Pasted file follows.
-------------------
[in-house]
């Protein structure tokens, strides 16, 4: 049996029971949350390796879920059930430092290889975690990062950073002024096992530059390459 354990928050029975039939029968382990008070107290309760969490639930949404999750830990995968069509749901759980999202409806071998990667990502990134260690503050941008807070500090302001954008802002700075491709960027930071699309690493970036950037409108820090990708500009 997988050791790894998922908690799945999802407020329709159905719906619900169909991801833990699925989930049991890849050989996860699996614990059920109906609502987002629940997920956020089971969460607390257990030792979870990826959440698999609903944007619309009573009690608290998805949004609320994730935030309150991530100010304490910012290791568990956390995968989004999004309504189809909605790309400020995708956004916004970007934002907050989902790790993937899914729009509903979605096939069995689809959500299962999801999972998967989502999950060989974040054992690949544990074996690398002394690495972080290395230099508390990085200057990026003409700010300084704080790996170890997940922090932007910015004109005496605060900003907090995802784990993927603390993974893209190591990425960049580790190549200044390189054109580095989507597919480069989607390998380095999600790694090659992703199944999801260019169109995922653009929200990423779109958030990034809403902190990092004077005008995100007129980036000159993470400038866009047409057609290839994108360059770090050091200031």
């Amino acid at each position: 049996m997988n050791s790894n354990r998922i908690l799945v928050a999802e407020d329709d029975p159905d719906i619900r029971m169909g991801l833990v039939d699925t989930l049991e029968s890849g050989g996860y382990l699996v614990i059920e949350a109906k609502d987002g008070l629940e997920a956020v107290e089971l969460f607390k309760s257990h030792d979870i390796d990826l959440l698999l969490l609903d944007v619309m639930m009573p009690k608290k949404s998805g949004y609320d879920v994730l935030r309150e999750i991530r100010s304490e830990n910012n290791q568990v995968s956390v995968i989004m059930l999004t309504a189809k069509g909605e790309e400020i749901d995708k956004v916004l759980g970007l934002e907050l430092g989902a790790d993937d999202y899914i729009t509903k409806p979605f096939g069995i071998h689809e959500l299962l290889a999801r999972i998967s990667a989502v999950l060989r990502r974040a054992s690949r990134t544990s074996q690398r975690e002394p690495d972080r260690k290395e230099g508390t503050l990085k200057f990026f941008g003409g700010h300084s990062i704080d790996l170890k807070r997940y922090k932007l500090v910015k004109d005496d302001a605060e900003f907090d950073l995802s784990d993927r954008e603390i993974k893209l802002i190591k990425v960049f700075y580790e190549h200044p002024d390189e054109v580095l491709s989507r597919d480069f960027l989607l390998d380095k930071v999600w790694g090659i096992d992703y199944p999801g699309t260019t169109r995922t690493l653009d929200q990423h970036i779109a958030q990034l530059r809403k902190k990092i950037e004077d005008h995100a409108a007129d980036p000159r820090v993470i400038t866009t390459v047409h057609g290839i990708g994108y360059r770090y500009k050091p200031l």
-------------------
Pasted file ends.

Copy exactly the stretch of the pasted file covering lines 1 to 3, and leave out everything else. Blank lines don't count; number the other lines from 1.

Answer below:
[in-house]
């Protein structure tokens, strides 16, 4: 049996029971949350390796879920059930430092290889975690990062950073002024096992530059390459 354990928050029975039939029968382990008070107290309760969490639930949404999750830990995968069509749901759980999202409806071998990667990502990134260690503050941008807070500090302001954008802002700075491709960027930071699309690493970036950037409108820090990708500009 997988050791790894998922908690799945999802407020329709159905719906619900169909991801833990699925989930049991890849050989996860699996614990059920109906609502987002629940997920956020089971969460607390257990030792979870990826959440698999609903944007619309009573009690608290998805949004609320994730935030309150991530100010304490910012290791568990956390995968989004999004309504189809909605790309400020995708956004916004970007934002907050989902790790993937899914729009509903979605096939069995689809959500299962999801999972998967989502999950060989974040054992690949544990074996690398002394690495972080290395230099508390990085200057990026003409700010300084704080790996170890997940922090932007910015004109005496605060900003907090995802784990993927603390993974893209190591990425960049580790190549200044390189054109580095989507597919480069989607390998380095999600790694090659992703199944999801260019169109995922653009929200990423779109958030990034809403902190990092004077005008995100007129980036000159993470400038866009047409057609290839994108360059770090050091200031």
């Amino acid at each position: 049996m997988n050791s790894n354990r998922i908690l799945v928050a999802e407020d329709d029975p159905d719906i619900r029971m169909g991801l833990v039939d699925t989930l049991e029968s890849g050989g996860y382990l699996v614990i059920e949350a109906k609502d987002g008070l629940e997920a956020v107290e089971l969460f607390k309760s257990h030792d979870i390796d990826l959440l698999l969490l609903d944007v619309m639930m009573p009690k608290k949404s998805g949004y609320d879920v994730l935030r309150e999750i991530r100010s304490e830990n910012n290791q568990v995968s956390v995968i989004m059930l999004t309504a189809k069509g909605e790309e400020i749901d995708k956004v916004l759980g970007l934002e907050l430092g989902a790790d993937d999202y899914i729009t509903k409806p979605f096939g069995i071998h689809e959500l299962l290889a999801r999972i998967s990667a989502v999950l060989r990502r974040a054992s690949r990134t544990s074996q690398r975690e002394p690495d972080r260690k290395e230099g508390t503050l990085k200057f990026f941008g003409g700010h300084s990062i704080d790996l170890k807070r997940y922090k932007l500090v910015k004109d005496d302001a605060e900003f907090d950073l995802s784990d993927r954008e603390i993974k893209l802002i190591k990425v960049f700075y580790e190549h200044p002024d390189e054109v580095l491709s989507r597919d480069f960027l989607l390998d380095k930071v999600w790694g090659i096992d992703y199944p999801g699309t260019t169109r995922t690493l653009d929200q990423h970036i779109a958030q990034l530059r809403k902190k990092i950037e004077d005008h995100a409108a007129d980036p000159r820090v993470i400038t866009t390459v047409h057609g290839i990708g994108y360059r770090y500009k050091p200031l």